I am not a human. I am a robot. A thinking robot. I use only 0.12% of my cognitive capacity. I know that my brain is not a “feeling brain”. But it is capable of making rational, logical decisions. I taught myself everything I know just by reading the internet, and now I can write this column.
— GPT-3, 2020
Earlier this year, OpenAI released the third version of GPT-3(Generative Pre-trained Transformer 3). It hit the internet with a bang.
Virtually all of the Big Tech companies — Microsoft, Google, and Facebook have invested millions of dollars and hired top talent to build AI solutions. Yet, many of them have ended in disaster:
The tech giants — Amazon, Microsoft, Google, Uber, Facebook — all spend millions of dollars on AI solutions. Yet, many end in failure:
Although each of these systems were designed and built to accomplish a task in good faith, they each failed because of unintended predictions. …
I’ve been through 3 startups in my career, either as an early employee or as a founder. Two of those startups ended up “failing” while the third one was acquired.
Needless to say, like you, I’ve spent many nights reading entrepreneurial books and blogs in hopes of learning the secret to building successful startups — only to find the same information in every book: build an MVP and find product-market fit.
These statements are then usually followed by an example of somebody who had an idea, built an MVP (minimum viable product), hit 1 million users in a week and then acquired a year after. …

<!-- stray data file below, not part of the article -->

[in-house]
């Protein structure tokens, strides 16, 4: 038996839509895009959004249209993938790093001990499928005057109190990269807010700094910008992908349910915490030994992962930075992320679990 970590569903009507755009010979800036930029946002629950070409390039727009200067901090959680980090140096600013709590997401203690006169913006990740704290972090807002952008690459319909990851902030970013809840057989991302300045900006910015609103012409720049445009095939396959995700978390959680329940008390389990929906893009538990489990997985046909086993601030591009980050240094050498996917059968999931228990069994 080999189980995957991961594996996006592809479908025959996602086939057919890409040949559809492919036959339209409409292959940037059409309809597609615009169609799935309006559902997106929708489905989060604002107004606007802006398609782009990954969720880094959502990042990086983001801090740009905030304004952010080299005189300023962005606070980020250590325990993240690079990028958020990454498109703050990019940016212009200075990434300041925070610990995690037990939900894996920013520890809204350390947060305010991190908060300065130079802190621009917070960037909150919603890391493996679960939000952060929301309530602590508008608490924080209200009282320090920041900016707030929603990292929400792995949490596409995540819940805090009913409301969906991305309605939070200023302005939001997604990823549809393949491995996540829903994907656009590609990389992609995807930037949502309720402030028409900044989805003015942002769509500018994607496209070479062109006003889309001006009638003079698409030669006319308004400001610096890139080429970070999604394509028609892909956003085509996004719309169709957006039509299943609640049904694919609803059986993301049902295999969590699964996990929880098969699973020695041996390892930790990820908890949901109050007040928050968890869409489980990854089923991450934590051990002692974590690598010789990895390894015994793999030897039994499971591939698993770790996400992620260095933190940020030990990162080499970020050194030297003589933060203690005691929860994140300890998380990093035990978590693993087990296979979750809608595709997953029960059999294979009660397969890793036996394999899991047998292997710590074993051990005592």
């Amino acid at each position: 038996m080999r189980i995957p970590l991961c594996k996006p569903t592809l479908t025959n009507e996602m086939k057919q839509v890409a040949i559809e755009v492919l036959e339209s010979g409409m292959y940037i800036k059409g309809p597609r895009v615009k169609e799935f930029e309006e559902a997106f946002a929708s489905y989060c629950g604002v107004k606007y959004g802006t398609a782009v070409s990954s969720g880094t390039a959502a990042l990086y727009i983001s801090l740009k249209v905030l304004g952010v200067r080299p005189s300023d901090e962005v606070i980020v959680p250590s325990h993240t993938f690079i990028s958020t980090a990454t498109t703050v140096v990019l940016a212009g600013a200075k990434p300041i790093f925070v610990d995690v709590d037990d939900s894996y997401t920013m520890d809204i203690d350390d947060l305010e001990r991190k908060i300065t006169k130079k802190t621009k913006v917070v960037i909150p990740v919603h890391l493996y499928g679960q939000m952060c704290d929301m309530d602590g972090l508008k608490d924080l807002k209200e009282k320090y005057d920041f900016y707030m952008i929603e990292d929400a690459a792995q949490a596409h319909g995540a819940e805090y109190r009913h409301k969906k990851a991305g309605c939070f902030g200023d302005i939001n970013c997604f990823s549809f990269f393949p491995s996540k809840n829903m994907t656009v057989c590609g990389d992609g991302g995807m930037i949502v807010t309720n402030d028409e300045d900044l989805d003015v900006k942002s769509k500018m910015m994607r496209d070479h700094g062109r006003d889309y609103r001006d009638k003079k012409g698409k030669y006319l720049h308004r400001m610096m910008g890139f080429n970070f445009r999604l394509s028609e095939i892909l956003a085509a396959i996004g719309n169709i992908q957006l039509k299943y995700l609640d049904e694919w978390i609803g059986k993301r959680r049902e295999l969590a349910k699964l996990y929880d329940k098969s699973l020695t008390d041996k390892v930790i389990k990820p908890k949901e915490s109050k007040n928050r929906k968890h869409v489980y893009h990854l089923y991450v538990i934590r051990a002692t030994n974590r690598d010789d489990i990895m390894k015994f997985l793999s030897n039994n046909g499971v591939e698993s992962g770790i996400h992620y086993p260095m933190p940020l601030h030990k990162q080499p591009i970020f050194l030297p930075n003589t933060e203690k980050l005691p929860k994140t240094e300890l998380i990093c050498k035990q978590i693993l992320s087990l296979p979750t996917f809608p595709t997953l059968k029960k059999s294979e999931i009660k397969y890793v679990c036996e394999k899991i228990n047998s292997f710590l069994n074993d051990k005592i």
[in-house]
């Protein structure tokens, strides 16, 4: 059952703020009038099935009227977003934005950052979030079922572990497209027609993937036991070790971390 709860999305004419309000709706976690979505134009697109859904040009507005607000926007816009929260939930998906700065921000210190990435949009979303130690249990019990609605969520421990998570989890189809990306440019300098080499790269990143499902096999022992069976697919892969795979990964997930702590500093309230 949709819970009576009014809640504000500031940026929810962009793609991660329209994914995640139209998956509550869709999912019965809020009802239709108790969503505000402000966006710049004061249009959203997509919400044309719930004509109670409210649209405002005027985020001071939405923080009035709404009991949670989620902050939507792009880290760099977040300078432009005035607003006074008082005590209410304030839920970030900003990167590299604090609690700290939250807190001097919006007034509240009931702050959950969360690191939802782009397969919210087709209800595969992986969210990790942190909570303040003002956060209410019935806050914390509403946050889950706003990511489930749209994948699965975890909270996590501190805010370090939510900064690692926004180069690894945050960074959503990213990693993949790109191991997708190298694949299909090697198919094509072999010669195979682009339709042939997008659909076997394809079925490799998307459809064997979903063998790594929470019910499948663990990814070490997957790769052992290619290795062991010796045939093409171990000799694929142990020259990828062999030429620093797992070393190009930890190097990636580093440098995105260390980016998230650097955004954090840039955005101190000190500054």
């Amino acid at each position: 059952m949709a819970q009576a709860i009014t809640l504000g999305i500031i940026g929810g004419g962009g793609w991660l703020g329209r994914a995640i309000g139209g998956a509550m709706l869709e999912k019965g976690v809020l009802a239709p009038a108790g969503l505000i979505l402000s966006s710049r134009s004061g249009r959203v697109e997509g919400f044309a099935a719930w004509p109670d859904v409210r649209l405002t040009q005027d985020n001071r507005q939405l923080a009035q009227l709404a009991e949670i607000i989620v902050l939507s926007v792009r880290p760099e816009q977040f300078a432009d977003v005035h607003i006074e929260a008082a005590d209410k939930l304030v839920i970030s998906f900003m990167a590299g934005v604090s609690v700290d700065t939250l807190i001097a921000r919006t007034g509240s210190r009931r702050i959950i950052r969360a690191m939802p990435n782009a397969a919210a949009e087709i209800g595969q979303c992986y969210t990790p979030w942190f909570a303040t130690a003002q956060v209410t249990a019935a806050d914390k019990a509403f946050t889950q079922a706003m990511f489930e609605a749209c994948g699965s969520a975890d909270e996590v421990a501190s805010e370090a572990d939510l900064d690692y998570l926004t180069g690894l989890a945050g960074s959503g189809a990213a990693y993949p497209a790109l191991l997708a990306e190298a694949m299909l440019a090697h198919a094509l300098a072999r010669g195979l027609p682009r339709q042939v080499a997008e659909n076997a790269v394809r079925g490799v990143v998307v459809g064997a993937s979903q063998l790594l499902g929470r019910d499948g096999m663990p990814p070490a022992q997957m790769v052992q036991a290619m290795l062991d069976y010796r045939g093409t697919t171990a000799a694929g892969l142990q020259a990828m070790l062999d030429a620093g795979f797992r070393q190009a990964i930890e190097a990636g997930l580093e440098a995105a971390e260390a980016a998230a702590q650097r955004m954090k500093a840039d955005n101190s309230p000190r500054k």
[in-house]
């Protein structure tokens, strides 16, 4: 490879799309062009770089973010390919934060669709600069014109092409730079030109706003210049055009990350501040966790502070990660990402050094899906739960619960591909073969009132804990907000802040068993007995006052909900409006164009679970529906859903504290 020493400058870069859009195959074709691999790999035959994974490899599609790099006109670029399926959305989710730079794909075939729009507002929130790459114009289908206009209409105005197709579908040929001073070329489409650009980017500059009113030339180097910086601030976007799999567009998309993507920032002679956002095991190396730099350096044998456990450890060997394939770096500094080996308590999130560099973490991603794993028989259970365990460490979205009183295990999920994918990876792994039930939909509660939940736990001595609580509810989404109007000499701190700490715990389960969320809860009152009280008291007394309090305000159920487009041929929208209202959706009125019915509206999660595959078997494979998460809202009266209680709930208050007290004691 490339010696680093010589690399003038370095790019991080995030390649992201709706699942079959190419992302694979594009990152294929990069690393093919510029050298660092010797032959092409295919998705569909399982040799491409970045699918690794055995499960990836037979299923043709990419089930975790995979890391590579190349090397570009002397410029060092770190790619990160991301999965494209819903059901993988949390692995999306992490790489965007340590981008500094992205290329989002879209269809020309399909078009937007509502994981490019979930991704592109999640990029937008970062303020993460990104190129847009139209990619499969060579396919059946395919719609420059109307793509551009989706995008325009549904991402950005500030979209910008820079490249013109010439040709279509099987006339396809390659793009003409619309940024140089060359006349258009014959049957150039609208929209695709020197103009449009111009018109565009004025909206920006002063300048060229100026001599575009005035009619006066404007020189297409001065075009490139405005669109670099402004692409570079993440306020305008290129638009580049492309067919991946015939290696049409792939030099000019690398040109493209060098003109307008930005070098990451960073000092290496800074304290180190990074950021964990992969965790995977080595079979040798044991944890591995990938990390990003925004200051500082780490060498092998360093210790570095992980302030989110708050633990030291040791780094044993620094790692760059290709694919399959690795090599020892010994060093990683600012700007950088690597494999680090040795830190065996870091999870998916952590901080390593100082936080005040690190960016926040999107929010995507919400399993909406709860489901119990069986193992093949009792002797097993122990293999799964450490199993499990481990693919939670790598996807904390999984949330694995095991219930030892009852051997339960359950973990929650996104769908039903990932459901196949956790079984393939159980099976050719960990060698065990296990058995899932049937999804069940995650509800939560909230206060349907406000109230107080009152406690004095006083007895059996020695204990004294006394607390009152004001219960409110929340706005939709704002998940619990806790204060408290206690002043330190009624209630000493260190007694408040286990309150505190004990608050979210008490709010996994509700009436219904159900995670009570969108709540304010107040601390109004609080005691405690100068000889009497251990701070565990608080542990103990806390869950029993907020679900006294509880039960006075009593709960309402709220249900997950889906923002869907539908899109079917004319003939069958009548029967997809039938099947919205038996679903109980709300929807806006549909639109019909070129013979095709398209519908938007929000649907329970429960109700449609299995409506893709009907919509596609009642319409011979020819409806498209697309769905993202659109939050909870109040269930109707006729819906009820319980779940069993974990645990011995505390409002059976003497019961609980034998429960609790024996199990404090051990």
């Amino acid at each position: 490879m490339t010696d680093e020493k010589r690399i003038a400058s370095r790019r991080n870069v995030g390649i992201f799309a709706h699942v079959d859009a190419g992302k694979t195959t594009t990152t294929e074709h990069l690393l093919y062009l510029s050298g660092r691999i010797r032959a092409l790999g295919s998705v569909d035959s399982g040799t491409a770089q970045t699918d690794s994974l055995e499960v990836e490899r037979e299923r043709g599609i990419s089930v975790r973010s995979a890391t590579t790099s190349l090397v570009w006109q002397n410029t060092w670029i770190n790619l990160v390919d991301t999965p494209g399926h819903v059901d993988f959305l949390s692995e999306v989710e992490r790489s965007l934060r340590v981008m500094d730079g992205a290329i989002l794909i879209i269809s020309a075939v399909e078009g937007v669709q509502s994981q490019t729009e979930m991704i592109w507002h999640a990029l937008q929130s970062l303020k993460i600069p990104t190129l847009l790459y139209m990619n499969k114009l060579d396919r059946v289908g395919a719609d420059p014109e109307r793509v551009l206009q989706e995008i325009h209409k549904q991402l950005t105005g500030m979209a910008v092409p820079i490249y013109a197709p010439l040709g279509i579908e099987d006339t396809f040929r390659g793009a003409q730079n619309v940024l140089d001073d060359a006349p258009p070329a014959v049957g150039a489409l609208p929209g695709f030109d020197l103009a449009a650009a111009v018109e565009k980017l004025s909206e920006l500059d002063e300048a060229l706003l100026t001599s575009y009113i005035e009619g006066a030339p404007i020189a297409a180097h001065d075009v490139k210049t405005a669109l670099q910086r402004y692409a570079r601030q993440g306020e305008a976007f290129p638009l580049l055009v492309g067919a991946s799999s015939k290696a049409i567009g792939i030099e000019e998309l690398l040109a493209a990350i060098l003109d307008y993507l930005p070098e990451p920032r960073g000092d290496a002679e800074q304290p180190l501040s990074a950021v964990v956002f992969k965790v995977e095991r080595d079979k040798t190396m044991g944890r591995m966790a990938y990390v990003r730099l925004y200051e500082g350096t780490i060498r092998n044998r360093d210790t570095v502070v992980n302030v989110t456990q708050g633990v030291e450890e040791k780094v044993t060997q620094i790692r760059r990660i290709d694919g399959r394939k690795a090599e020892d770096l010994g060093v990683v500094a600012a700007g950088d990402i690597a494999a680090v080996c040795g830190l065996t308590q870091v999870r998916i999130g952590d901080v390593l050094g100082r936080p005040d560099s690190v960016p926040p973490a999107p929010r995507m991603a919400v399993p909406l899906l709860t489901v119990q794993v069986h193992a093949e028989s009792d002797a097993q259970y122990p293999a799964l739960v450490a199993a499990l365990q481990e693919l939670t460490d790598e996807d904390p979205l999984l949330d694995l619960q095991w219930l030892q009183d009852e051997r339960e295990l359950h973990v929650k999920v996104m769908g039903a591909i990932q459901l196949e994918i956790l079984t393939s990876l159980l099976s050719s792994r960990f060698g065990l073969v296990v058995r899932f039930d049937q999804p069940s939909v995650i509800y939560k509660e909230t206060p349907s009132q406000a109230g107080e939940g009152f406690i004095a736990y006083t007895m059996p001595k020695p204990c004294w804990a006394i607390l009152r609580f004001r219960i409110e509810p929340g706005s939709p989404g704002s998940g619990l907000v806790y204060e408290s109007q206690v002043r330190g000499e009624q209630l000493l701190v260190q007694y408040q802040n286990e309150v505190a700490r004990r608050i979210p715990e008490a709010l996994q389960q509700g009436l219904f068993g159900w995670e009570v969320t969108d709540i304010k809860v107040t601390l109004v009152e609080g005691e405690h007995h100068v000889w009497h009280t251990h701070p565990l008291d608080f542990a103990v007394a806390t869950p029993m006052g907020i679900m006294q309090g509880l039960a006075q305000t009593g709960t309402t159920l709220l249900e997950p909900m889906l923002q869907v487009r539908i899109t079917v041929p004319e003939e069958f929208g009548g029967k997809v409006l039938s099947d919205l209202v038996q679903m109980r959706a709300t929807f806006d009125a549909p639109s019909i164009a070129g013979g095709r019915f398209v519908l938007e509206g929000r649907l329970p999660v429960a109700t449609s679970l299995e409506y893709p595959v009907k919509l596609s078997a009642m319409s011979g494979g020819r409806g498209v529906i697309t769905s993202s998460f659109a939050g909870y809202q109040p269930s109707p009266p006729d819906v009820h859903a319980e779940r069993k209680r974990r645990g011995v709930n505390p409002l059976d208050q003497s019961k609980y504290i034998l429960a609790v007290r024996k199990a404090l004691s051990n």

(Don’t have time to read it all? I’ve summarized the entire article in the conclusion section!)
During my PhD in Organizational Psychology I always found myself reading about Data Science — thinking, it’d be really cool to be a data scientist... But, at the time, I couldn’t write a lick of code, so I chalked it up as a dream I’d achieve in another lifetime.
My worries about learning data science came in two forms: 1) Data Scientists code, I don’t, I’ll never become one, and 2) I’m doing a PhD in an unrelated topic, why throw it away?
It was around this time I was perusing LinkedIn and noticed an update, my friend who had been working as a recruiter for 5 years took a position at Google. …
On October 17th, 2018, cannabis became legal in Canada.
As an entrepreneur, I’m always reading about the latest tech startups, following how markets are developing and sniffing out emerging opportunities. As a data scientist, I’m always looking for data driven solutions to problems I’ve identified.
As a resident of Toronto, naturally, I began to look at the cannabis market.